While the maritime industry is surging ahead with smart ports, its approach to port cyber security is dumbfounding, says Edwin Lampert
There are three major disconnects. First, emerging cyber security regulation is encouraging terminal operators to concentrate on operational technology or the OT side of things. However, a lot of the attack vectors and evidential threats – such as manifest manipulation, ransomware and extortion, fraudulent payments and rewiring of money – are on the IT side.
The challenge, because of the way regulations such as Europe’s NIS directive (a set of rules previously voluntary, now mandatory, which require open reporting of attacks on critical national infrastructure among other items) and comparable US rules are written for today’s terminal, is knowing where to prioritise cyber security spend. Or as the chief executive of Cyber Owl, Daniel Ng, put it to me in a recent conversation, “Knowing how to split the budget between being compliant versus actually being secure.”
The second major disconnect is a failure to adapt to the converging worlds of OT and IT. Most ports are run by a head of security recruited from a physical security background. Their natural focus is securing a port against embargoed goods, theft and manipulation of cargo in and around the terminals. The industry’s challenge, said Mr Ng, is bringing the cyber threat into the head of security’s “sphere of consciousness”.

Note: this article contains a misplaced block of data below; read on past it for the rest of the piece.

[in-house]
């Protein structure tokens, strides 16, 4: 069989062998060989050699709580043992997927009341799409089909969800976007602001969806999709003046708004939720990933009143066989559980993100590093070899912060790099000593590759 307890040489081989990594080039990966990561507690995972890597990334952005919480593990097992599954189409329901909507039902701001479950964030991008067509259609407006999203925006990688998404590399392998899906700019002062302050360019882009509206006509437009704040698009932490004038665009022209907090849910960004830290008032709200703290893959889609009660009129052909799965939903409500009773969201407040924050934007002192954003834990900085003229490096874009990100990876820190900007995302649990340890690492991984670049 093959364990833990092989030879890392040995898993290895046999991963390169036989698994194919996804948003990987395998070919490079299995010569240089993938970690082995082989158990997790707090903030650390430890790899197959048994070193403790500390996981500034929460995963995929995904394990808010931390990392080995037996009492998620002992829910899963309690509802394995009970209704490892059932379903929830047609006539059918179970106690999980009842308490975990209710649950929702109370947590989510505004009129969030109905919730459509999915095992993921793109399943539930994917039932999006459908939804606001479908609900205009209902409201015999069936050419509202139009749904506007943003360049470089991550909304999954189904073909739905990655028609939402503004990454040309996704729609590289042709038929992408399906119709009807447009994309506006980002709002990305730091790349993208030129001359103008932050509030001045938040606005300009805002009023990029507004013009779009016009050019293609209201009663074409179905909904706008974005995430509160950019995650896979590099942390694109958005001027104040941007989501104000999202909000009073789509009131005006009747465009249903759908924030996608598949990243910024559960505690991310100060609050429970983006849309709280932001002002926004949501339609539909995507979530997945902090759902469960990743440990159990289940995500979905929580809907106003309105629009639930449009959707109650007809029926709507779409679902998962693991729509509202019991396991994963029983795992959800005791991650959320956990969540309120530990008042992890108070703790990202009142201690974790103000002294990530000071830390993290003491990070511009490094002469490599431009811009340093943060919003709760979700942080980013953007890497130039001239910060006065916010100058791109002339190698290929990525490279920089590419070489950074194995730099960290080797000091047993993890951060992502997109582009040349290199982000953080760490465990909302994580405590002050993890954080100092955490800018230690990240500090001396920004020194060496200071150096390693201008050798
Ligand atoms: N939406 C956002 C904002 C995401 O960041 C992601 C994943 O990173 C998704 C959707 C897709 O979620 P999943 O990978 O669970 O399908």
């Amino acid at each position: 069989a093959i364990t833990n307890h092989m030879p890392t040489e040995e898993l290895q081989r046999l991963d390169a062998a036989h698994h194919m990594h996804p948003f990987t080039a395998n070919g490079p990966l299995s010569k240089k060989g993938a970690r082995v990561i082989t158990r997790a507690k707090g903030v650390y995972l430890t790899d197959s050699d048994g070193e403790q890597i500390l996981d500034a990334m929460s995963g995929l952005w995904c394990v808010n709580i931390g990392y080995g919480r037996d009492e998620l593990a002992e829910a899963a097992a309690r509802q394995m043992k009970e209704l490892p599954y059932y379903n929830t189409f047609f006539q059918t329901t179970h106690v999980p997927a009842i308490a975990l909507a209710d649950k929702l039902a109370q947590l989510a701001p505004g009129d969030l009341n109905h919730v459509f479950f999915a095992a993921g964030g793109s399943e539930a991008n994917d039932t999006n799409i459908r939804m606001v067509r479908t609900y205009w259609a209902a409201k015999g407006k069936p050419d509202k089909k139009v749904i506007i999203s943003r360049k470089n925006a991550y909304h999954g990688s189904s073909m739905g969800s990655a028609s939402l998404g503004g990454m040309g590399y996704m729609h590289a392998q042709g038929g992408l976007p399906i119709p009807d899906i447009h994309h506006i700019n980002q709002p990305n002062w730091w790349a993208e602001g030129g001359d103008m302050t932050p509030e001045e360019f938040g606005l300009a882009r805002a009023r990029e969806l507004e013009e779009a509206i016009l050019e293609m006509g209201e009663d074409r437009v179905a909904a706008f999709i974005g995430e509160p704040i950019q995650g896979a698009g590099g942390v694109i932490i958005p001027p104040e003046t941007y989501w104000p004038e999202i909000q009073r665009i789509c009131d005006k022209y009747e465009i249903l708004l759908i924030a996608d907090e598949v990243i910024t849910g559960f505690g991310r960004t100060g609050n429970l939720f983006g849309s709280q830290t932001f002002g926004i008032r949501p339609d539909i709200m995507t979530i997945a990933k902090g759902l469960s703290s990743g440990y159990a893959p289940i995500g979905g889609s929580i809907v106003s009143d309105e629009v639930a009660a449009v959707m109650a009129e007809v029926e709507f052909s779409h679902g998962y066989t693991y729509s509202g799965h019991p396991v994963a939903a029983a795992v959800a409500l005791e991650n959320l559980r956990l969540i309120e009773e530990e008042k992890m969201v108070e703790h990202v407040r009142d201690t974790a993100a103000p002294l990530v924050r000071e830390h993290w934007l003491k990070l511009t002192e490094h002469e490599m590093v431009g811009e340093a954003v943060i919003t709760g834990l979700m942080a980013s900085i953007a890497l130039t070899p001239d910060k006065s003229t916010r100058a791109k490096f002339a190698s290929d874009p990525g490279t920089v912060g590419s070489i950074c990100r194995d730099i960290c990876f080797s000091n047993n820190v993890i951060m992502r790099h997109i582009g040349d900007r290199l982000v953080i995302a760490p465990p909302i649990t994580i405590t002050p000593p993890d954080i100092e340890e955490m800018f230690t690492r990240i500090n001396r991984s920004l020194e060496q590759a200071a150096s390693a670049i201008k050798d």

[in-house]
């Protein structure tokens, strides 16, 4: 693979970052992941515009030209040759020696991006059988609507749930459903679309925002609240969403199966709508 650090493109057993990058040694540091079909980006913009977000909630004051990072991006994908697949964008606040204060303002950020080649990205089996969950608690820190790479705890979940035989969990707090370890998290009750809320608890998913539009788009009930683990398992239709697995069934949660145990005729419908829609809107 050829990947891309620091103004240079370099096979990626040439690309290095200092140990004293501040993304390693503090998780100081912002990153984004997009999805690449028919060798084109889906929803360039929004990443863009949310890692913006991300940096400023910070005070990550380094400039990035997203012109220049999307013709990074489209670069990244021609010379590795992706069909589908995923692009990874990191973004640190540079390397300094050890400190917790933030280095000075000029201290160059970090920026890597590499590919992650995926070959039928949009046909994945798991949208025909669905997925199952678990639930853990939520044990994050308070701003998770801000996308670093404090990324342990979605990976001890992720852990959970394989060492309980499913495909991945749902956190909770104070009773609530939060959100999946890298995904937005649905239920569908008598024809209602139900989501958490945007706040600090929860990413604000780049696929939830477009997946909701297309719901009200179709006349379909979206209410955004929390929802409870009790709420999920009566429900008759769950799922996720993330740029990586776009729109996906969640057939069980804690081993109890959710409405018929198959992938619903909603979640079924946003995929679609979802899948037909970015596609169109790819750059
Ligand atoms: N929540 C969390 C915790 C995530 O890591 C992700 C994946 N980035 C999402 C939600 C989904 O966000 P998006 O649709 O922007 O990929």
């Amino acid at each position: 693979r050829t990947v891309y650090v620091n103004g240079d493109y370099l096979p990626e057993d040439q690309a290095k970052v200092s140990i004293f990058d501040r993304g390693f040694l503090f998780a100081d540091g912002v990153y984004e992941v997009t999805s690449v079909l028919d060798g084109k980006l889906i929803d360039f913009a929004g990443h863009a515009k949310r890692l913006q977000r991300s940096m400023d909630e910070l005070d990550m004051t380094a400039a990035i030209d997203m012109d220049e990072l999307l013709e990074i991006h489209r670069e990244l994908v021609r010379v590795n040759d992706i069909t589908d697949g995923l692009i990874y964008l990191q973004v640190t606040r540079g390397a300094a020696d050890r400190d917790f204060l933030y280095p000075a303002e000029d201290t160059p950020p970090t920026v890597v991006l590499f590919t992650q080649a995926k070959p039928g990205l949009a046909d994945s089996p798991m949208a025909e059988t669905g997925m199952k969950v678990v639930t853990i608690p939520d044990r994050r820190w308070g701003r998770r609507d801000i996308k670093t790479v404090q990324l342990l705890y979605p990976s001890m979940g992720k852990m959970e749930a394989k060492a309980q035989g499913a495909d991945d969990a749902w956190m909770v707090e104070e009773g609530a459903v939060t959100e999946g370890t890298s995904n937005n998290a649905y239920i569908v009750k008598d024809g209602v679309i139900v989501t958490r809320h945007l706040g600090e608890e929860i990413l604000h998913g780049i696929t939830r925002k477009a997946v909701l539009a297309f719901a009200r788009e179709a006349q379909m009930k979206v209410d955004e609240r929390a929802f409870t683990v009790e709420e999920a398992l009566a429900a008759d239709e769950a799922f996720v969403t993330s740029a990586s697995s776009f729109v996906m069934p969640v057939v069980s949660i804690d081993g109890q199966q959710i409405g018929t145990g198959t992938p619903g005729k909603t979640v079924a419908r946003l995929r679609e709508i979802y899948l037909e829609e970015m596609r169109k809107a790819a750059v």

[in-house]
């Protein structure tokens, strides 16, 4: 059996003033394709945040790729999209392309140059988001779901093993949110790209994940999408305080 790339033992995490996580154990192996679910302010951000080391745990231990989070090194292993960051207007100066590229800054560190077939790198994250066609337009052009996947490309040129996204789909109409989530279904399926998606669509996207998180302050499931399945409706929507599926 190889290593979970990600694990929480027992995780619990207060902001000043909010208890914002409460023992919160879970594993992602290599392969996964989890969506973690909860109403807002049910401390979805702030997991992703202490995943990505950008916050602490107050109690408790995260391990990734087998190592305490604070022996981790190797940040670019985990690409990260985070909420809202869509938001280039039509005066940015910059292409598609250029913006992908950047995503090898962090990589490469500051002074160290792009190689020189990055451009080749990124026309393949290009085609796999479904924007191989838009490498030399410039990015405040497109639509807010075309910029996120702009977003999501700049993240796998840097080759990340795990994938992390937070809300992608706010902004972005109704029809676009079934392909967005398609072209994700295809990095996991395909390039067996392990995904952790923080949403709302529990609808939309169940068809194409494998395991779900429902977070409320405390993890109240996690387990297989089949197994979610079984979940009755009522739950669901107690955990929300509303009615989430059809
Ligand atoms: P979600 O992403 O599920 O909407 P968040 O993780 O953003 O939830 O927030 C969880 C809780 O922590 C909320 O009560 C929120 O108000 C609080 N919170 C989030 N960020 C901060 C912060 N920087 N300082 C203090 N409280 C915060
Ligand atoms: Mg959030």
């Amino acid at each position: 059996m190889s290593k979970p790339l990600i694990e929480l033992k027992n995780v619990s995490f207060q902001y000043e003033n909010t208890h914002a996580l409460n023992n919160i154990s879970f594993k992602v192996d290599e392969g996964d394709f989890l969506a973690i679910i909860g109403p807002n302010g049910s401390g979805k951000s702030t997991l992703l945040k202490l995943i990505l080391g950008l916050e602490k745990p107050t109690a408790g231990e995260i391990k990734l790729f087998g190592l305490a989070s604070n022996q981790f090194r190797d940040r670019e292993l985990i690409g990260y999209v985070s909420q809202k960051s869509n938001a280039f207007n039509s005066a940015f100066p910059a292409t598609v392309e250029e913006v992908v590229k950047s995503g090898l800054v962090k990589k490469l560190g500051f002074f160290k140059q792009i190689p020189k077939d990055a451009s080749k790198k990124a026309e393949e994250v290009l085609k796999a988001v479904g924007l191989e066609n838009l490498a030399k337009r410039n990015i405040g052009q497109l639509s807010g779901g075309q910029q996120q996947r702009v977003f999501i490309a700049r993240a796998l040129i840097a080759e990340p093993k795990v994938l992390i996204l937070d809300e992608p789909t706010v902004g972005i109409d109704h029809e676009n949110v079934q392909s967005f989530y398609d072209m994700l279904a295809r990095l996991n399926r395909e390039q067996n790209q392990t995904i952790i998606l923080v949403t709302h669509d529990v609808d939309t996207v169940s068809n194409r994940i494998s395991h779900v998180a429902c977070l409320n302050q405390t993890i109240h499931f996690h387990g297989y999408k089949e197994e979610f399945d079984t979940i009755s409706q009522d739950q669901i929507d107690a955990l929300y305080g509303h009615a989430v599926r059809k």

The third disconnect relates to the lack of chief information security officers in ports. There are of course exceptions, notably among the larger European and United States ports. The Port of Rotterdam, for example, now has a dedicated port cyber resilience officer and the Port of Barcelona has a Technical ICT Security Office tasked with tackling cyber risks proactively. The Port of Amsterdam has unveiled a new cyber security programme consisting of a hotline and ‘Cyber Resilient North Sea Canal Area’ network. The network collects information about cyber threats and shares this with affiliated companies. Impressive, but the overriding sense is that building a meaningful defence is linked to a port’s location and scale.
On an almost daily basis we hear anecdotal reports of minor port hacking. Typically, a terminal’s network is open to shippers, shipping, road and rail companies with the potential for unauthorised access. The hack may be purely criminal, such as changing a manifest. The fear is that this activity is indicative of some sort of reconnaissance where the motive is altogether darker.
While the last thing the industry feels it needs is more regulation, what it may benefit from – alongside a rebalancing of the present focus on OT – is mandatory guidance or regulation which forces it to meet a standard of care or reasonableness around cyber security, and mandates it to take appropriate measures to understand, deal with, and remediate the very real cyber risks faced in our increasingly virtual ports.
This would be one trend we certainly hope goes viral.
Maritime digitalisation and port cyber security will be discussed at Riviera Maritime Media's Maritime Cyber Risk Management Forum, in London, on 25 June.